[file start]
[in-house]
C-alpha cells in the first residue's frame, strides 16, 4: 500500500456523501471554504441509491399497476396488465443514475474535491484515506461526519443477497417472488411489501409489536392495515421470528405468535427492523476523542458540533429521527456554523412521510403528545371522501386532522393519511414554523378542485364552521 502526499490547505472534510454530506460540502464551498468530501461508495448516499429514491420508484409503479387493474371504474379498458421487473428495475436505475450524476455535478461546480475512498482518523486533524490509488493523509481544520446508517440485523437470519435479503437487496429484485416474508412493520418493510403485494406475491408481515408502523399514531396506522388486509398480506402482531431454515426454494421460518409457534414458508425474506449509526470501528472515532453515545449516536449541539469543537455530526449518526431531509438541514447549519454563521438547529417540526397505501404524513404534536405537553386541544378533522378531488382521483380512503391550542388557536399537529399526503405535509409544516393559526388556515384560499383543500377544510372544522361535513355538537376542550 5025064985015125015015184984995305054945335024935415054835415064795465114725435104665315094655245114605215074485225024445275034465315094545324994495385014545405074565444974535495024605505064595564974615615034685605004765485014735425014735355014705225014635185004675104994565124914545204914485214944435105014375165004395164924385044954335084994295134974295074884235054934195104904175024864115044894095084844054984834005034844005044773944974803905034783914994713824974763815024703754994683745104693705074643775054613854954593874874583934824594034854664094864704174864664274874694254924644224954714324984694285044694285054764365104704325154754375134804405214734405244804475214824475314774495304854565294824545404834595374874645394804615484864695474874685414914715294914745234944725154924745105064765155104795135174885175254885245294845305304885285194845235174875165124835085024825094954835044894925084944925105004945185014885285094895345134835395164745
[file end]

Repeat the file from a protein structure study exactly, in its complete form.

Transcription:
[in-house]
C-alpha cells in the first residue's frame, strides 16, 4: 500500500456523501471554504441509491399497476396488465443514475474535491484515506461526519443477497417472488411489501409489536392495515421470528405468535427492523476523542458540533429521527456554523412521510403528545371522501386532522393519511414554523378542485364552521 502526499490547505472534510454530506460540502464551498468530501461508495448516499429514491420508484409503479387493474371504474379498458421487473428495475436505475450524476455535478461546480475512498482518523486533524490509488493523509481544520446508517440485523437470519435479503437487496429484485416474508412493520418493510403485494406475491408481515408502523399514531396506522388486509398480506402482531431454515426454494421460518409457534414458508425474506449509526470501528472515532453515545449516536449541539469543537455530526449518526431531509438541514447549519454563521438547529417540526397505501404524513404534536405537553386541544378533522378531488382521483380512503391550542388557536399537529399526503405535509409544516393559526388556515384560499383543500377544510372544522361535513355538537376542550 5025064985015125015015184984995305054945335024935415054835415064795465114725435104665315094655245114605215074485225024445275034465315094545324994495385014545405074565444974535495024605505064595564974615615034685605004765485014735425014735355014705225014635185004675104994565124914545204914485214944435105014375165004395164924385044954335084994295134974295074884235054934195104904175024864115044894095084844054984834005034844005044773944974803905034783914994713824974763815024703754994683745104693705074643775054613854954593874874583934824594034854664094864704174864664274874694254924644224954714324984694285044694285054764365104704325154754375134804405214734405244804475214824475314774495304854565294824545404834595374874645394804615484864695474874685414914715294914745234944725154924745105064765155104795135174885175254885245294845305304885285194845235174875165124835085024825094954835044894925084944925105004945185014885285094895345134835395164745